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"Something in the Air" Over CO Parks Causing a Stir in DC

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 By Eric Mack/Steve Powers, Contact
July 7, 2008

Denver - There's an "air war" going on in the national parks -- in Colorado and elsewhere. Concerned citizens, local governments, park supporters and conservation groups have been firing verbal shots at the Environmental Protection Agency over increasing air pollution in such popular parks as Mesa Verde and Rocky Mountain. The organization Earth Justice plans to sue the EPA to force a reduction in the haze over America's parks and wilderness areas.

David Baron, Earth Justice managing attorney for the case, says the federal agency must act.

"When you can't see the mountains and you can't see the canyons, it's time for EPA to enforce the Clean Air Act."

One place air quality is adversely affected is Colorado's trademark national park, Baron notes.

"In Rocky Mountain National Park, the air is so dirty that we're now seeing potential violations of health standards for air pollution."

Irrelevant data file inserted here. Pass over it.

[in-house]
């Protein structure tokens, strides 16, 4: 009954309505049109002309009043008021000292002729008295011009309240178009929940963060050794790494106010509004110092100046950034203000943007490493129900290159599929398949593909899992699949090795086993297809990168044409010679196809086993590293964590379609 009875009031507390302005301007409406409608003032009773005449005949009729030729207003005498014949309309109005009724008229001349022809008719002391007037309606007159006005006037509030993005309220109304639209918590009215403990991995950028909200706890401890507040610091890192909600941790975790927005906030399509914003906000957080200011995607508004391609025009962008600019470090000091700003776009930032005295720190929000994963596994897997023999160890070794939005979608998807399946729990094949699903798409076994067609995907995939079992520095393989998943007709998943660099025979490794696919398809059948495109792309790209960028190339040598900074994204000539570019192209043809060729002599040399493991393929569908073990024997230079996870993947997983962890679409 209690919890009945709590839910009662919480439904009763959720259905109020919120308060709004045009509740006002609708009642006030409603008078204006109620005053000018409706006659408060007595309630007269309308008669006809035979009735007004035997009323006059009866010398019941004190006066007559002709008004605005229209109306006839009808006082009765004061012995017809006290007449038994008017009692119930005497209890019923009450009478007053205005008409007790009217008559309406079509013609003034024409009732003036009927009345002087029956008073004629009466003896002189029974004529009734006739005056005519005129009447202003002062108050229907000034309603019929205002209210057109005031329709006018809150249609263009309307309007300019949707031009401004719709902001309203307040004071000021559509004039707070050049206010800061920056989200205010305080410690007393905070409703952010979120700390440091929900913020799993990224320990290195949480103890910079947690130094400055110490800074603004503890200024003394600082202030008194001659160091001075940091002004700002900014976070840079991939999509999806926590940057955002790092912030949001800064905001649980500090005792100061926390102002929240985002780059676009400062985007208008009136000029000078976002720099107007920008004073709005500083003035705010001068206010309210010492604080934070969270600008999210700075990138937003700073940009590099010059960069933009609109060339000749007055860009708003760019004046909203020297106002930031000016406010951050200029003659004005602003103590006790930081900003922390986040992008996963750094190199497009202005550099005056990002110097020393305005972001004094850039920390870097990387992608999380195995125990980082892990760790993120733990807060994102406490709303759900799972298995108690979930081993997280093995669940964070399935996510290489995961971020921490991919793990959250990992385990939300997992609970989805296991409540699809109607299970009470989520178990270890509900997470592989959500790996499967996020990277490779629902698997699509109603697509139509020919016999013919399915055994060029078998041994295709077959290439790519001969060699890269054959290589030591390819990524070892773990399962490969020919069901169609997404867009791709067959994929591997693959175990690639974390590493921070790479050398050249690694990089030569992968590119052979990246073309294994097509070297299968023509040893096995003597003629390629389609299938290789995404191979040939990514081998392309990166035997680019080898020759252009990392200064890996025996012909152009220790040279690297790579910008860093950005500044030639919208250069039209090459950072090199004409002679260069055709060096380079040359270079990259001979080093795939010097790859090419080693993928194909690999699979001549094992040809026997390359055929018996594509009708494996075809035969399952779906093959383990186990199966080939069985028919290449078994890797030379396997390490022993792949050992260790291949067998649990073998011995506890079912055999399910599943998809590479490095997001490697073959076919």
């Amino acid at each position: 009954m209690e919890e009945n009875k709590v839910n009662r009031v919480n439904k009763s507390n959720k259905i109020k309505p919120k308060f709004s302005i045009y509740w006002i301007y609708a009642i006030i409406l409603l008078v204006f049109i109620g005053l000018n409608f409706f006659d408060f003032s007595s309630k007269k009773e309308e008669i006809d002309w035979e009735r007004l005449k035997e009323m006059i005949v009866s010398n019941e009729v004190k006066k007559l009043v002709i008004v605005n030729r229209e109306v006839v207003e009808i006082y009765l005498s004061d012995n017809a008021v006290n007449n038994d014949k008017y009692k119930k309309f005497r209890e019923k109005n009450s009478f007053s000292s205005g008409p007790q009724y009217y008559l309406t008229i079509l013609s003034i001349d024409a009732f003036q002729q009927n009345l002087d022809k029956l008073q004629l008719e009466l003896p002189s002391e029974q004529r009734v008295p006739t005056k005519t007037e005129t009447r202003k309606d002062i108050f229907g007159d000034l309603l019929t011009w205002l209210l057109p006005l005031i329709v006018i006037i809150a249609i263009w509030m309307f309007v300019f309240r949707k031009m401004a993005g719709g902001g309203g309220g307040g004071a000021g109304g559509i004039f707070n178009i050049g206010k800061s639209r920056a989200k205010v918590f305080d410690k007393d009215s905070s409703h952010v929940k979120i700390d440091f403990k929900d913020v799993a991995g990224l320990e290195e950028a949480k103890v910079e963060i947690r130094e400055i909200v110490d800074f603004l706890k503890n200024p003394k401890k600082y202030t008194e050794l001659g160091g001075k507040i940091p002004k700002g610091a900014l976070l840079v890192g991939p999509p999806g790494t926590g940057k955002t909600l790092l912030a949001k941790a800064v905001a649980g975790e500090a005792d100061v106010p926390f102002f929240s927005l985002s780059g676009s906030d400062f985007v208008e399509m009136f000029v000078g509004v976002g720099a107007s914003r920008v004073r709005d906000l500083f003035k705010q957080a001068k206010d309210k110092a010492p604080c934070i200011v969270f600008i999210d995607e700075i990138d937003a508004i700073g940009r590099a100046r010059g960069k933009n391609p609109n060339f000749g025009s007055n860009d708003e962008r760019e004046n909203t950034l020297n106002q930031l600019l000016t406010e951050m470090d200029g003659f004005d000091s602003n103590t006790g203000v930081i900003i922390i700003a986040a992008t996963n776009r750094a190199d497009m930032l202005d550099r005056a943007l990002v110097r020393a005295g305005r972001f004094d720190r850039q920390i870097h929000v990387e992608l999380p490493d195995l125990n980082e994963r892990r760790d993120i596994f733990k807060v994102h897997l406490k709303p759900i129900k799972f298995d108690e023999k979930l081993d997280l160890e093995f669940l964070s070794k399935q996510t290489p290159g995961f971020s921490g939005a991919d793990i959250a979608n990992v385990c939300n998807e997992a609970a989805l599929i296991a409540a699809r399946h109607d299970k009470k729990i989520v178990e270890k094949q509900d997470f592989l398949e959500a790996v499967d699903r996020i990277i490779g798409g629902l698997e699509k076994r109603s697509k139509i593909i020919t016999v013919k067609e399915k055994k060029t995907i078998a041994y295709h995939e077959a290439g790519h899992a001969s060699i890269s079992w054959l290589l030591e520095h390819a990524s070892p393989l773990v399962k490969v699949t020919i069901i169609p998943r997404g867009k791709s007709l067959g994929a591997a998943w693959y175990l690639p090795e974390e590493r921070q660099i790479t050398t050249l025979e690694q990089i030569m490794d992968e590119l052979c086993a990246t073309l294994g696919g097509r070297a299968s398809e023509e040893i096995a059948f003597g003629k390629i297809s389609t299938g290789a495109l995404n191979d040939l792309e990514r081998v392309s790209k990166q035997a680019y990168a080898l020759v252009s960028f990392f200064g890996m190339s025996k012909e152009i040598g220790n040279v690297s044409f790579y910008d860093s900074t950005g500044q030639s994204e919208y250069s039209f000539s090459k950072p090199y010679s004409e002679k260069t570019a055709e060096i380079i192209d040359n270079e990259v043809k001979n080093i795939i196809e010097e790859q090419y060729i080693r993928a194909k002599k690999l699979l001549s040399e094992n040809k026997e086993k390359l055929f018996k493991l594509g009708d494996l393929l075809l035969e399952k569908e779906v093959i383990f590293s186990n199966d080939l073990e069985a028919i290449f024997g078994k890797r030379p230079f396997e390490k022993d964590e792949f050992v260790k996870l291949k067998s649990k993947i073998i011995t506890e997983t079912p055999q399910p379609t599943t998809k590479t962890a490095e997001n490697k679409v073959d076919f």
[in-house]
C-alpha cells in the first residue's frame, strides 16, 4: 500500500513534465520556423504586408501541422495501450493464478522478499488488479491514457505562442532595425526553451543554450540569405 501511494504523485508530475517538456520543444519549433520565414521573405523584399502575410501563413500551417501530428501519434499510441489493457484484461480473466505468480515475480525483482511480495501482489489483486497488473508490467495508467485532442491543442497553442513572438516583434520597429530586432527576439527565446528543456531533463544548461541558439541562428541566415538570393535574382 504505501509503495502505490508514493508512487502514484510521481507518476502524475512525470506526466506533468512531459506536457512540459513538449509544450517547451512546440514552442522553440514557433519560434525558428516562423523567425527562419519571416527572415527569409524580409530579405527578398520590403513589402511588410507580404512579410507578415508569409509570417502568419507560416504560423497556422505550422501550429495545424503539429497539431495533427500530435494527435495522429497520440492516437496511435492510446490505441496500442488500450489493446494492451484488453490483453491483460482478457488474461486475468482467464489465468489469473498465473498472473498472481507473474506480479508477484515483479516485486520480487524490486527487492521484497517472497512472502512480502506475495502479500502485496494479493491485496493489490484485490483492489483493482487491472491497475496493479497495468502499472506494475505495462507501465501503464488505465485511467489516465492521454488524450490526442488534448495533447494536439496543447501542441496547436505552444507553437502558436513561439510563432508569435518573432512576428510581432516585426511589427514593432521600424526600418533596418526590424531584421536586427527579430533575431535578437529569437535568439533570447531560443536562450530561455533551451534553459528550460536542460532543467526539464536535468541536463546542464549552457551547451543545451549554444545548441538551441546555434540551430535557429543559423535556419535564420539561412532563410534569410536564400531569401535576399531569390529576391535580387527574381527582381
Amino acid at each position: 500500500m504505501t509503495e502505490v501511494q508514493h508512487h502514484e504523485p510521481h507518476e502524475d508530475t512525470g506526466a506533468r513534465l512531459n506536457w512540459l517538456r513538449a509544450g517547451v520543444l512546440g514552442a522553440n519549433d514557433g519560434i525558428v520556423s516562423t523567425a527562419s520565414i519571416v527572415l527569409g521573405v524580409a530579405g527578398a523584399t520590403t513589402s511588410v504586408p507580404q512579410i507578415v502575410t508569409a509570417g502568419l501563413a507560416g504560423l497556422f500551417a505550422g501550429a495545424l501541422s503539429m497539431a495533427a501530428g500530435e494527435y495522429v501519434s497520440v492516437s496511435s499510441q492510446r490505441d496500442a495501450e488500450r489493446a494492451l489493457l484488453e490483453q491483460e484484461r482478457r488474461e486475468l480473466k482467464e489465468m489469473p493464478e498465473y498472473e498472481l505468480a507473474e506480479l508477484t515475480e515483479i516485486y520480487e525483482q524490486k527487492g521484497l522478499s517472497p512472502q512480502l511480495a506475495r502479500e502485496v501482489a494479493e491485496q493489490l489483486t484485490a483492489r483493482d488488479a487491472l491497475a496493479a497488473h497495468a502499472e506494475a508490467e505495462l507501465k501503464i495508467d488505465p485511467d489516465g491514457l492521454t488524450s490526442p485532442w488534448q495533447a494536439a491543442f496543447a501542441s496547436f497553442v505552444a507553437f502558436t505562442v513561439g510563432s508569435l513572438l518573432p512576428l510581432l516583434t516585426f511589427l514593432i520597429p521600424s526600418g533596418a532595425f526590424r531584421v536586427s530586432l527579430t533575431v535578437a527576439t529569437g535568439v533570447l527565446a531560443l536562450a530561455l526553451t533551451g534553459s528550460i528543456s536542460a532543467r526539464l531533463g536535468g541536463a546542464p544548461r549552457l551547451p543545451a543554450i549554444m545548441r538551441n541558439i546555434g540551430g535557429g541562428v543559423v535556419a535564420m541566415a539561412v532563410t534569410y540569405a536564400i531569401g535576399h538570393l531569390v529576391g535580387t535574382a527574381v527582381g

Cortez city councilman Matt Keefauver says his town depends on Mesa Verde National Park for tourism dollars. An EPA proposal to relax air quality regulations for parks is bad news for surrounding communities, he adds.

"That will only cause more unsightly and unhealthy pollution. It's pollution that we witness today."

Congress made clean air in parks a top priority 30 years ago, Baron says, but little has been done to prevent haze caused by pollution, or even to cut it back. Other groups are protesting a separate Bush Administration proposal to weaken air quality protections for national parks. The EPA admits to being behind schedule, but says it expects to meet visibility goals for parks by 2064.

A map of national parks with links to air quality data and photos of visibility conditions at parks nationwide is available at www.epa.gov/air/visibility/monitor.html.

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